Kennewick teen says she's on the mend mentally, physically after being injured at church camp

By Ty Beaver, Tri-City HeraldOctober 26, 2013 

Cassidy Almquist

Cassidy Almquist, is recovering in her parents Kennewick home after spending about a month at a Seattle hospital. Cassidy was seriously injured in a fall from a swing while at a church camp in Oregon.

RICHARD DICKIN — Tri-City Herald Buy Photo

— When Cassidy Almquist began her latest physical therapy sessions a few weeks ago, the nurses had to watch her like a hawk.

It had been several months since the Kennewick teen fell more than 40 feet from a swing at a church camp, leaving her unable to walk and with a shattered elbow that needed reconstruction.

"They didn't want me to put more weight than necessary on my arms," the 18-year-old told the Herald.

But Cassidy's drive to strengthen her broken body has given her family, her doctors and herself some hope of walking again.

"I'm ready to push myself," said the Southridge High School senior, who has received support from around the world and almost 110,000 "likes" on her Facebook page.

Cassidy was working at the Bar M Ranch in Eastern Oregon in mid-July when she fell, fracturing her pelvis, breaking her right leg and crushing her right elbow. She also broke vertebrae in her spine but her spinal cord remained intact.

Her parents, Mark and Kari Almquist, said she was improperly fitted for a harness, causing her to fall from the swing's starting platform.

Cassidy was hospitalized for about a month at Seattle's Harborview Medical Center. Photos of X-rays on her dad's cellphone showed how her shattered bones were wrapped in metal wire and rods. A long purple scar curls slightly around her right elbow.

Her recovery has been slow but progressive. Cassidy now can propel herself in her wheelchair, and she's in occupational therapy to learn how to do more things for herself, such as getting dressed.

Her latest round of rehab required her to stand and place much of her body weight on her legs, and have electric shocks stimulate her muscles for pedaling exercises.

Tests show Cassidy is regaining nerve control, and she's experiencing new sensations and pains that are seen as positive signs. But it's unclear how long it could take for her to walk under her own power.

That means she's mostly homebound and depends on her parents for much of her care, from carrying her wheelchair up and down stairs to helping her with daily tasks.

Cassidy said she also is in a better place mentally than a few months ago.

"I had progress but I was dealing with so many other things," she said. "Now I get up in the morning and am ready to get my day started."

She may rejoin her Southridge High classmates at the beginning of spring semester but likely only for a class or two a day.

The cost of Cassidy's care also hangs above the family. Her transport by plane and helicopter to Seattle cost $62,000 alone. She's covered by her mother's insurance, but the bills are stacking up. The family has filed a claim with Bar M Ranch's insurance company and is waiting to see what the next step will be.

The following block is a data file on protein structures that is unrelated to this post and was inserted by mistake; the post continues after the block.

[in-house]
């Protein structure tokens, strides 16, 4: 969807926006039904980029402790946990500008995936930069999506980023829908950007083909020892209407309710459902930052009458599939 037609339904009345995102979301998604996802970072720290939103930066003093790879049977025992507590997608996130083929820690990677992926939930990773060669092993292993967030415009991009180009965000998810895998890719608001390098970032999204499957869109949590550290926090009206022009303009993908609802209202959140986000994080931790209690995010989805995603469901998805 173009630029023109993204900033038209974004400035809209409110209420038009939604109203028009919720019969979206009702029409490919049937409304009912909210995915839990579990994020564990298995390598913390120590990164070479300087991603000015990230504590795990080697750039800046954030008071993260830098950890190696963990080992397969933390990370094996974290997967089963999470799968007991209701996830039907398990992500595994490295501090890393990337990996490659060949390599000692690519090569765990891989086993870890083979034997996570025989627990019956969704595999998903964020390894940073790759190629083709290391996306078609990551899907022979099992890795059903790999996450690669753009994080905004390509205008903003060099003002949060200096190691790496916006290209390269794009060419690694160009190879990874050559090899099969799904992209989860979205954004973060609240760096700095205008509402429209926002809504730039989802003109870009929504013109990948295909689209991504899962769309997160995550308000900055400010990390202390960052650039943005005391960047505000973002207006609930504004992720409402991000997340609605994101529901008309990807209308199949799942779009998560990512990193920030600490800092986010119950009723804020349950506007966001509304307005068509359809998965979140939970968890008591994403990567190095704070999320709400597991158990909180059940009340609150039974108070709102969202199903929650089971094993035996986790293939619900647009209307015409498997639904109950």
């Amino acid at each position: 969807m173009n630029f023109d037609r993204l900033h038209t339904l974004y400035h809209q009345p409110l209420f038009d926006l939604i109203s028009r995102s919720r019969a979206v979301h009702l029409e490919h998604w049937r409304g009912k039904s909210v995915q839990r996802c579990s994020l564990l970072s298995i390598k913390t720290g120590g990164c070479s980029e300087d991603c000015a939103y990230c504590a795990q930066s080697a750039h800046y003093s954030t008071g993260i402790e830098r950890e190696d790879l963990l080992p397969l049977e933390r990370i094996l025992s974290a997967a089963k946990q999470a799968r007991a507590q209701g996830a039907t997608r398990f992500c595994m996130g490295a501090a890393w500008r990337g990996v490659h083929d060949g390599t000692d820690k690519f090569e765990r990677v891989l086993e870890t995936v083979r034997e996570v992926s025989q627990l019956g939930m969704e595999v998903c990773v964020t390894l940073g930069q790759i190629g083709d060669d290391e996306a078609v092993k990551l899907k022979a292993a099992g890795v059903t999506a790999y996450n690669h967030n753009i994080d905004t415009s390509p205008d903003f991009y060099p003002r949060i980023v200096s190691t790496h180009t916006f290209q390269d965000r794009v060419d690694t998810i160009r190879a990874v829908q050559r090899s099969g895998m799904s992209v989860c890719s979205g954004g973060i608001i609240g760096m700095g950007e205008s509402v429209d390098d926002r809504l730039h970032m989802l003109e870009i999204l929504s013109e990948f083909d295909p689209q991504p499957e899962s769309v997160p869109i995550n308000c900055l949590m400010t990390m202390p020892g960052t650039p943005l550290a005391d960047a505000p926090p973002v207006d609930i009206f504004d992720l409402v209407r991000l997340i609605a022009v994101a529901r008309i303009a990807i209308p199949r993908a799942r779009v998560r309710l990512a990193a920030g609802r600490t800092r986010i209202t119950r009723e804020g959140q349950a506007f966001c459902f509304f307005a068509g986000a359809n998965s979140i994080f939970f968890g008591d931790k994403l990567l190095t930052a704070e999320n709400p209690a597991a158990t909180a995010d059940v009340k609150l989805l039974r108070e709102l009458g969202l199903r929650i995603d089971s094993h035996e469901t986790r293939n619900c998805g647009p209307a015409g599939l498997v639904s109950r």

"We need to make sure she's cared for," said Kari Almquist, who works for an adoption agency. Her dad is a private investigator.

Despite the challenges, Cassidy and her parents said they're buoyed by the support from the Tri-City community.

Tens of thousands of dollars were collected through various fundraisers and benefits within days of her fall. The money paid for accessibility changes to the Almquists' west Kennewick home, including making the family's kitchen easier for Cassidy to use in her wheelchair.

The teen also has become a local personality, often stopped by people when she's out shopping with her parents or seen somewhere else in town.

"We've had so many people want to get pictures with her," said Kari Almquist. Cards and notes of encouragement have come from around the world, many from former Tri-City residents or military service members serving overseas.

"I love it, it's so sweet to hear them say I inspire them," Cassidy said, adding she doesn't feel worthy of so much attention.

Most importantly, though, she is getting back to what her life was like before. She recently started again attending the church youth group that she leads.

She's working with a Kennewick School District tutor to stay on track for graduation this spring and, as before, struggling with math.

Music, a passion she relied on in the days after her fall, again is taking center stage in her life.

She's scheduled to perform at the First Night celebration on New Year's Eve at the Three Rivers Convention Center in Kennewick. She hasn't decided yet what to sing but her boyfriend, Jantzen Filbrun, will be joining her.

"I probably wouldn't do it without him," Cassidy said with a laugh. "He really has no choice."

Jantzen, 17, said it's been crazy and humbling to watch Cassidy, whom he's known since the sixth grade, and her family go through the struggles of the past few months.

It helped him put things in perspective as well, and he spends as much time with her as her recovery and his time after work and school allow.

"It's been hard seeing her go through it but that's how God had it happen," he said. "She has his love and joy, that's the only reason she's still singing."

When graduation comes this spring, she may walk across the stage to receive her diploma or roll up in her wheelchair.

"There are days she's stronger than me," her mother said.

There also are other things to look forward to. Cassidy soon will have a new custom, lightweight wheelchair, painted in "electric plum" being made of titanium at TiLite in Pasco.

And then there's the new yellow Labrador retriever puppy she's been promised will arrive next month.

"I'm going to call her Hope," Cassidy said.

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